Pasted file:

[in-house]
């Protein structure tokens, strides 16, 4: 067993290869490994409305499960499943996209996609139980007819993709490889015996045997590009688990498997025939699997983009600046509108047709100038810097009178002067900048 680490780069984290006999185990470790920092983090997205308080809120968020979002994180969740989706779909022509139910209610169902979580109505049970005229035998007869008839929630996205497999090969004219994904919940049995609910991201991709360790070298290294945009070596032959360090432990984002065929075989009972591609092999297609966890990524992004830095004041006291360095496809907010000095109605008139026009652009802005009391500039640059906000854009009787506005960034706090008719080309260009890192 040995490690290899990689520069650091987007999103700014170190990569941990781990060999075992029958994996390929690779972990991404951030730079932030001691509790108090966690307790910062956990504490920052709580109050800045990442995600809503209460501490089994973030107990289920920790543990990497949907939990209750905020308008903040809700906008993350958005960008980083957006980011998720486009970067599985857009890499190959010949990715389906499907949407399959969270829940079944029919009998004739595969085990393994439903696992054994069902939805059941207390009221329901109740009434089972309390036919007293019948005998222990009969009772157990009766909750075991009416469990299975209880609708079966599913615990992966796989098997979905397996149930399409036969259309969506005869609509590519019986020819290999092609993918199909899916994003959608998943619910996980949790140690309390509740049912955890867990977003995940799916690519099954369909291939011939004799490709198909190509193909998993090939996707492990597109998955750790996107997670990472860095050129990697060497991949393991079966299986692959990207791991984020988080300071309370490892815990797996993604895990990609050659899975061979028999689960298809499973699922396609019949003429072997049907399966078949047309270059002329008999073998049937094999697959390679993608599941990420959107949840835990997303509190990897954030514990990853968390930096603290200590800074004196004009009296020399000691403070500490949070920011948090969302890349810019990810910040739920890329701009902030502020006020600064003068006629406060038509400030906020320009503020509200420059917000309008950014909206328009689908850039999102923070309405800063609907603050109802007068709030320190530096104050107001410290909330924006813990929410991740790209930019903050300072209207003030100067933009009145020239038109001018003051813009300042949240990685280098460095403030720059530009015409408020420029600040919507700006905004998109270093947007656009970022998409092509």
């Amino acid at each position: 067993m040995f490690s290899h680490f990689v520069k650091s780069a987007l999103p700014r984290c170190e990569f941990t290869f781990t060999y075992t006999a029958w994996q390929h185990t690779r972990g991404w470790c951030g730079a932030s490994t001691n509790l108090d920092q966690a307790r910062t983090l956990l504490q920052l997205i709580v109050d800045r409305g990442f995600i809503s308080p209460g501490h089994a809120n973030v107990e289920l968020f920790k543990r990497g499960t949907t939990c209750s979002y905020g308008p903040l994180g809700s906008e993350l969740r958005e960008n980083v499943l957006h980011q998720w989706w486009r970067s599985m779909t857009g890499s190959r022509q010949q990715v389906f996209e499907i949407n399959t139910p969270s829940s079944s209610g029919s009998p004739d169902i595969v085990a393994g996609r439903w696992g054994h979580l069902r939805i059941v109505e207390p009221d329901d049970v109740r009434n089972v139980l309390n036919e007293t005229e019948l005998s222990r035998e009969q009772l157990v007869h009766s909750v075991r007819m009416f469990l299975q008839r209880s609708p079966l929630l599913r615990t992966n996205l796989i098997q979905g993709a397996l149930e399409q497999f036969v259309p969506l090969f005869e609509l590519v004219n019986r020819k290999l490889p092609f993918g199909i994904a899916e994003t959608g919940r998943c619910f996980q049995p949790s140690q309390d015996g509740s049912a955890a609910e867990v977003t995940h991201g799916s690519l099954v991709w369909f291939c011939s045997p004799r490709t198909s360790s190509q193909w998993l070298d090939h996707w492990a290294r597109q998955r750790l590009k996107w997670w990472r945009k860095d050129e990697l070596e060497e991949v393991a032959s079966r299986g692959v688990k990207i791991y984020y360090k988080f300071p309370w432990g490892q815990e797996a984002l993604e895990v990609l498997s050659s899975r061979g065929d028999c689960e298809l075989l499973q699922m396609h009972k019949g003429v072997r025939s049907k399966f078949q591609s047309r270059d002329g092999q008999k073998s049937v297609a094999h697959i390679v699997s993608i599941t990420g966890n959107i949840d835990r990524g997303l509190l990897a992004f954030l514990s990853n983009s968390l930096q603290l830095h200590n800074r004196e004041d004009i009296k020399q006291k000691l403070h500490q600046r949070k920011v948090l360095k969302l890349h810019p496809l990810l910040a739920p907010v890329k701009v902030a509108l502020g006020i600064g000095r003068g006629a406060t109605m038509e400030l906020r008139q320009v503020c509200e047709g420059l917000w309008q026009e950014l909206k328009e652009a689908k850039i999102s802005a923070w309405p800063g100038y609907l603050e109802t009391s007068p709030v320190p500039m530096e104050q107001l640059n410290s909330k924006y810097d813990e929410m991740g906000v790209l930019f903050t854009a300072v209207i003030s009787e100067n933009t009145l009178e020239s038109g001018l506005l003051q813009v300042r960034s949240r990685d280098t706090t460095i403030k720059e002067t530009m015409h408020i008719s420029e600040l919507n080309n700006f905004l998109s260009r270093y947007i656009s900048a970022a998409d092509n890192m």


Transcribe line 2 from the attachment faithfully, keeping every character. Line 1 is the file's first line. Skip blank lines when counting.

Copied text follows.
């Protein structure tokens, strides 16, 4: 067993290869490994409305499960499943996209996609139980007819993709490889015996045997590009688990498997025939699997983009600046509108047709100038810097009178002067900048 680490780069984290006999185990470790920092983090997205308080809120968020979002994180969740989706779909022509139910209610169902979580109505049970005229035998007869008839929630996205497999090969004219994904919940049995609910991201991709360790070298290294945009070596032959360090432990984002065929075989009972591609092999297609966890990524992004830095004041006291360095496809907010000095109605008139026009652009802005009391500039640059906000854009009787506005960034706090008719080309260009890192 040995490690290899990689520069650091987007999103700014170190990569941990781990060999075992029958994996390929690779972990991404951030730079932030001691509790108090966690307790910062956990504490920052709580109050800045990442995600809503209460501490089994973030107990289920920790543990990497949907939990209750905020308008903040809700906008993350958005960008980083957006980011998720486009970067599985857009890499190959010949990715389906499907949407399959969270829940079944029919009998004739595969085990393994439903696992054994069902939805059941207390009221329901109740009434089972309390036919007293019948005998222990009969009772157990009766909750075991009416469990299975209880609708079966599913615990992966796989098997979905397996149930399409036969259309969506005869609509590519019986020819290999092609993918199909899916994003959608998943619910996980949790140690309390509740049912955890867990977003995940799916690519099954369909291939011939004799490709198909190509193909998993090939996707492990597109998955750790996107997670990472860095050129990697060497991949393991079966299986692959990207791991984020988080300071309370490892815990797996993604895990990609050659899975061979028999689960298809499973699922396609019949003429072997049907399966078949047309270059002329008999073998049937094999697959390679993608599941990420959107949840835990997303509190990897954030514990990853968390930096603290200590800074004196004009009296020399000691403070500490949070920011948090969302890349810019990810910040739920890329701009902030502020006020600064003068006629406060038509400030906020320009503020509200420059917000309008950014909206328009689908850039999102923070309405800063609907603050109802007068709030320190530096104050107001410290909330924006813990929410991740790209930019903050300072209207003030100067933009009145020239038109001018003051813009300042949240990685280098460095403030720059530009015409408020420029600040919507700006905004998109270093947007656009970022998409092509």